Why do we glorify natural athletes when hard workers, conscientious practitioners of their craft, are so much more admirable as men? Because in their untutored excellence these fortunate few seem to be touched with the divine, the mysterious gift of the gods—a spirit of play akin to the inexplicable animating force of art. Waddell was a legend while he was alive; that he has ceased to be one in death is testament to how our country has changed. Why are heroes today so colorless, so pale? Even our greatest talents tend to be personally boring. Why do we still gravitate toward the bad boys, the rebels, even when their abilities are beneath those of the goody-two-shoes of the sports world? Conformists may be admired, but nonconformists are adored and/or feared.
Man’s attraction to fame is like that of moth to flame. The moralists among us—like Hawthorne in his dispatch of Sam Patch—delight in the failure of heroes, affirming that man should not be so filled with hubris as to presume to deity. Thus is played the inevitable cycle of fame, paralleling that of life itself: hero to celebrity to commodity to trash. Rube Waddell sidestepped that descent by dying young, but perhaps more importantly, by never really enlisting as a functional adult. Like a messenger of God, or one who has struck a pact with the devil, in the cadences of conventional life Rube was always an outsider. He stood outside civilization, culture, rationalism, team play, the work ethic—all Western, Christian values. He was an individualist, nonconformist, rebel, hero—honored and scorned at the same time, for he was also a rube: a bumpkin, rustic, hayseed, farmer, yokel, hoosier, backwoodsman, fool.
The term “rube” derived from Reuben, a hinterlands name that provoked mirth among the city swells and traveling gents and those rural types who fancied themselves “in the know.” Waddell began pitching for Butler, Pennsylvania, at age 18, in 1895, later moving on to pitch for the Prospect nine. When he showed up at Franklin in 1896, green as any farmboy ever was but hoping for an audition, one of the Franklin men called out, “Hey, Rube!”—the circus/carny term used as a cry for help, or rallying charge, against outsiders, like those who would cut the canvas to gain free admission. (Often as not, the call “Hey, Rube!” would lead to a heyrube—a fracas or hubbub, what Red Barber and other Southerners came to call a rhubarb.) The Franklin players were not only mocking the hayseed Waddell (“Reuben”) but also rallying the clan against an outside intrusion.
Rube the rural figure of fun was an outsider when he stepped onto the ballfield of Franklin, but perhaps less so when he went on to pitch for big cities like Philadelphia and St. Louis. The enclosed ballparks there were designed to give an increasingly urban populace a park within the city, a place reminiscent of the idealized farms that had sent all those rubes to the metropolis in the first place. After all, baseball itself is inextricably tied to the land, deriving as it does from a pagan rite of fertility.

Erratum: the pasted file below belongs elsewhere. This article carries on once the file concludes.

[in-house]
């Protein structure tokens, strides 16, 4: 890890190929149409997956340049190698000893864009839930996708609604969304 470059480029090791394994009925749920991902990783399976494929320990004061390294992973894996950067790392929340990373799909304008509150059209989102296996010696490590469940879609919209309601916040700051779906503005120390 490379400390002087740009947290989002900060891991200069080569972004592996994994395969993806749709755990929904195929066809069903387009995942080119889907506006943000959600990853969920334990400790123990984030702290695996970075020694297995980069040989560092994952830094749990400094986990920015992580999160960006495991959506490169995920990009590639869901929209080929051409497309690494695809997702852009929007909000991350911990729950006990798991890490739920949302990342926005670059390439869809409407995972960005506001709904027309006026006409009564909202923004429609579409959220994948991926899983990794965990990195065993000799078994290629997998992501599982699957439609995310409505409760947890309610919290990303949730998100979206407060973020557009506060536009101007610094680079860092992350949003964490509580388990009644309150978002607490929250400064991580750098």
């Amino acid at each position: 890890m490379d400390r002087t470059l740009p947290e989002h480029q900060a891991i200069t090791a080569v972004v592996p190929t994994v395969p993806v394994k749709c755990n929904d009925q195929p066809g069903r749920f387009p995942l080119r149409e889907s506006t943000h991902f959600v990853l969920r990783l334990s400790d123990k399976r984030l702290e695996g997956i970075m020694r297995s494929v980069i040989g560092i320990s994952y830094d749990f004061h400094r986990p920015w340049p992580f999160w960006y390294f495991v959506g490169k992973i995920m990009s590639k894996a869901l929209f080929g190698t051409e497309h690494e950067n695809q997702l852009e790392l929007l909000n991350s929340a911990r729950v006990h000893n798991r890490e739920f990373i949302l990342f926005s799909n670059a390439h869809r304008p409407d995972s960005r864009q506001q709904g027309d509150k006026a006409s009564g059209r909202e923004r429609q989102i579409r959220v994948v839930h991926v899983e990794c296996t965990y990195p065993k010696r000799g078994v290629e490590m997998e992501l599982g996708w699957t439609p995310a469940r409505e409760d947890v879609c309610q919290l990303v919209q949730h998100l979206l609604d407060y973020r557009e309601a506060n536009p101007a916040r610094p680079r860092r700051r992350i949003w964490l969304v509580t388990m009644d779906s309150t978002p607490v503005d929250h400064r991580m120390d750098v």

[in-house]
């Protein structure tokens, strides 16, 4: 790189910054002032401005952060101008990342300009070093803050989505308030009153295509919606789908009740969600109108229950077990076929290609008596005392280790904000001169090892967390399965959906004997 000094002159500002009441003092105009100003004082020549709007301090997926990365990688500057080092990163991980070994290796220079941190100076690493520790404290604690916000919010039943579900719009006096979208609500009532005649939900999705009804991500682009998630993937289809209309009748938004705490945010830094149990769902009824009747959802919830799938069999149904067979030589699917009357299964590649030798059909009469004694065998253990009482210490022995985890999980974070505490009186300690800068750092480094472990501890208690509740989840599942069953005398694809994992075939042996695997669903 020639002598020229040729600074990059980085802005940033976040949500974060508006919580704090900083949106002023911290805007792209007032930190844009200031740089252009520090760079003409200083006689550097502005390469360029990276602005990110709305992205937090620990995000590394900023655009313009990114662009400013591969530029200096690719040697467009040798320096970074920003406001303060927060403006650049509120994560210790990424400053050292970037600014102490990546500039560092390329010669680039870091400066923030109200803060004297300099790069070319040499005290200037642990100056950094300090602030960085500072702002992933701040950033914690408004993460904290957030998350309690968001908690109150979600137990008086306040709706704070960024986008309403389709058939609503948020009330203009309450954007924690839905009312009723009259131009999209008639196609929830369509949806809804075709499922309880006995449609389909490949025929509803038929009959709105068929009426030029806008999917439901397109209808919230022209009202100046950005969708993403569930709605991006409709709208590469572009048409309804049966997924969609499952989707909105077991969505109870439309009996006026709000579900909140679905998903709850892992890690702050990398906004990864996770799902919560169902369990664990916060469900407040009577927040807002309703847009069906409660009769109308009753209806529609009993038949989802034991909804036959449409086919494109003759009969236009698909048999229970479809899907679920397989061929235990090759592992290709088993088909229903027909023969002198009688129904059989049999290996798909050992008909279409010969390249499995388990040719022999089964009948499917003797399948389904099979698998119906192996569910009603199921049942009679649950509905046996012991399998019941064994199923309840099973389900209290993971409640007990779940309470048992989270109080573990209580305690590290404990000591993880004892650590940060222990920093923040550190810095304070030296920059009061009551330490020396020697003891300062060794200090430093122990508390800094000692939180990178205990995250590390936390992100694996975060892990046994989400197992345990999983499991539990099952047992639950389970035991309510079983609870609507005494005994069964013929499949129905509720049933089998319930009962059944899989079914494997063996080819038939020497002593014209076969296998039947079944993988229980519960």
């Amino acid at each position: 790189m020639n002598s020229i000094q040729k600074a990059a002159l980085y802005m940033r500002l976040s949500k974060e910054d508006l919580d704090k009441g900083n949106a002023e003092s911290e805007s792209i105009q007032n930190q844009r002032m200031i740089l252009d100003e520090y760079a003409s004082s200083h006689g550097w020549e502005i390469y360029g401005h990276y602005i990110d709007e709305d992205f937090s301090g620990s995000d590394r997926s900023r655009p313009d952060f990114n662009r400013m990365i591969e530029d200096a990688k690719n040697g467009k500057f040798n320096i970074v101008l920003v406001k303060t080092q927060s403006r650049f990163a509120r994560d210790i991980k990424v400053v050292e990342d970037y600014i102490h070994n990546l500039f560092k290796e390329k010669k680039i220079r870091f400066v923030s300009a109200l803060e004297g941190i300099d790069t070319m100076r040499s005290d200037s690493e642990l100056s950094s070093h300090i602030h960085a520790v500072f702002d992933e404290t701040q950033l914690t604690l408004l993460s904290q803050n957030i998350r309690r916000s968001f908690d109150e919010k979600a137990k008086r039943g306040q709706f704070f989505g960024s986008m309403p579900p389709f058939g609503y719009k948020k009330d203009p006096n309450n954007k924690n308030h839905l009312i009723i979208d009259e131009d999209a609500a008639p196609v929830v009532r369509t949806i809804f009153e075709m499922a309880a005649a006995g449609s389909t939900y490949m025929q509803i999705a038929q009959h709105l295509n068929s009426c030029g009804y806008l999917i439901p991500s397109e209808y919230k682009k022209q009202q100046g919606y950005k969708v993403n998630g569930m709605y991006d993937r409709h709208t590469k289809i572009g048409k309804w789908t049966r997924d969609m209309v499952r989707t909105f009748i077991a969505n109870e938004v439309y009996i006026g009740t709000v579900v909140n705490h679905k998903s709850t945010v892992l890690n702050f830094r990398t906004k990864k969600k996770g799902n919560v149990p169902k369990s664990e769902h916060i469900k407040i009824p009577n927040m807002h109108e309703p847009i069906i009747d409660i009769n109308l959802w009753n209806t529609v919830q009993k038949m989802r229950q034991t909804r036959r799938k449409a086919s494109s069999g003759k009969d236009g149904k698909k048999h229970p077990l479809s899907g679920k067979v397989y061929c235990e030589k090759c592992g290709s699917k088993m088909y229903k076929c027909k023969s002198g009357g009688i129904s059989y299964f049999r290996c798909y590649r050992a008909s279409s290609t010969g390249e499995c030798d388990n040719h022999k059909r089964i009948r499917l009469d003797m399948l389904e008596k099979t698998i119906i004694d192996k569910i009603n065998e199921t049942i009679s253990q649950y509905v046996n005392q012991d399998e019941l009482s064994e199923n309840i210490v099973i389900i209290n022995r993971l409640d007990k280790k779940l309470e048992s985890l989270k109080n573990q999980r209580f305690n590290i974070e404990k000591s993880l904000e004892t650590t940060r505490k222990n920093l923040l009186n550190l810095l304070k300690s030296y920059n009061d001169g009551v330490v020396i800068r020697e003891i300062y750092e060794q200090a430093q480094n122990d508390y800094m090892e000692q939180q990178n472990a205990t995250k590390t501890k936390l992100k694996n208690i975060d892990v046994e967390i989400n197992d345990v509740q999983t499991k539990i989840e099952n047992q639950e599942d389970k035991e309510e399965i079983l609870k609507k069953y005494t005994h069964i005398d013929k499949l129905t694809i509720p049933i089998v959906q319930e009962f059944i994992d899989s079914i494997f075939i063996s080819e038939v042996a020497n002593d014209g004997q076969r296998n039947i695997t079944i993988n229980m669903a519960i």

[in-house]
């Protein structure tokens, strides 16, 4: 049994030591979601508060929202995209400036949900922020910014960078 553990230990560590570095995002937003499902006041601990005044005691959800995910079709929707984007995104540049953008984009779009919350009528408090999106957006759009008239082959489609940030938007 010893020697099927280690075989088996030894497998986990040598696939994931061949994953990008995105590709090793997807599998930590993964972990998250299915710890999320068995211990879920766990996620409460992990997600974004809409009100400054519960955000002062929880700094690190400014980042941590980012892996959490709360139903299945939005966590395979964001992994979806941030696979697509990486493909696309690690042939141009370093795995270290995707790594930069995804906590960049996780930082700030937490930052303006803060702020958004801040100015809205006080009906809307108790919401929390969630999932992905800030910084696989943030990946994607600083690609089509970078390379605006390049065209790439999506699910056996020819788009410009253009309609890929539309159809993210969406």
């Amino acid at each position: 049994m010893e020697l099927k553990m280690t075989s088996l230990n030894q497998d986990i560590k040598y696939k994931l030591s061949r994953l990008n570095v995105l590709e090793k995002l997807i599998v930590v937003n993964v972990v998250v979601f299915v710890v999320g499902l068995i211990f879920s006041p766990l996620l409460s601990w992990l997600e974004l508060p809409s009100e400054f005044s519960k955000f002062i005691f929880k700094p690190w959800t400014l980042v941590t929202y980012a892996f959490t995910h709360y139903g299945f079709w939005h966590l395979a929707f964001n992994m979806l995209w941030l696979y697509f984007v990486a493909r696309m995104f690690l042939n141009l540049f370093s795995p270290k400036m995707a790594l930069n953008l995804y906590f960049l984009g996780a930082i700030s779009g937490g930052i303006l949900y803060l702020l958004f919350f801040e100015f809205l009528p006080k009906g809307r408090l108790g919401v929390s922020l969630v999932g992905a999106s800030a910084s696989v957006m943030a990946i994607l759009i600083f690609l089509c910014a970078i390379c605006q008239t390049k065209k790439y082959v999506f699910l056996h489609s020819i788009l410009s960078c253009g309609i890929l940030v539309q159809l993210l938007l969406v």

And George Edward Waddell was also an outsider in that he was lefthanded (sinister, evil, endowed with sorcery) and dimwitted. The age of magic in baseball was in full flower during Waddell’s career. Society at large feared the misshapen as manifestations of God’s wrath, regarded the feebleminded as signs of God’s humor, and imbued the lame and the halt with heightened goodness, like Tiny Tim in Charles Dickens’ Christmas Carol. Major league teams employed mascots like Louis Van Zelst, a deformed boy, who drew luck to the A’s until he died in 1915; tiny Eddie Bennett, who brought pennants to the White Sox in 1917 and 1919, then to the Dodgers and Yankees; and the aptly named Victory Faust, a hayseed mental defective who “helped” the Giants to pennants in 1911-13. All of these mascots sat in uniform on the bench or, in the case of Faust, entertained the crowd before the game.
In baseball’s version of the Faust legend, Douglass Wallop’s The Year the Yankees Lost the Pennant and the ensuing musical version, Damn Yankees, the devil stops time so that the aging process of a fiftyish salesman can be reversed, transforming him into the heroic Joe Hardy, savior of the downtrodden Washington Senators. For Rube Waddell, the aging process was simply halted–as it was for Peter Pan and the lost boys who died before reaching manhood. Waddell was the ultimate man-child, with the body of a man and the brain of a child, an emblem of what baseball is all about—to play, to play past when your mother calls you in for supper, to play and play and play until mortality itself is cheated.
Sam Crawford, who faced Rube Waddell many times in his years with the Detroit Tigers and went on to join Rube in the Hall of Fame, said in his later years: “Rube was one of a kind—just a big kid, you know. He’d pitch one day and we wouldn’t see him for three or four days after. He’d just disappear, go fishing or something, or be off playing ball with a bunch of twelve-year-olds in an empty lot somewhere. You couldn’t control him ‘cause he was just a big kid himself. Baseball was just a game to Rube.”
It was never just a game to him, of course; he was paid to play, and so he was termed a professional. But he was at heart an amateur, playing the game because he loved it. That was part of what made him a hero, and it is the same essential condition of heroics on the playing fields today: we admire proficiency, but we cherish the men who have retained their zest for play.
Green kids breaking into professional ball today are no longer called Rube. Maybe this is a good thing; it is a divisive name, a mean one. But it would be fine if baseball were again to be visited by an outsider who conveyed the Rube’s message: honor your childhood, cherish a sense of play, and show a healthy disrespect for convention and order.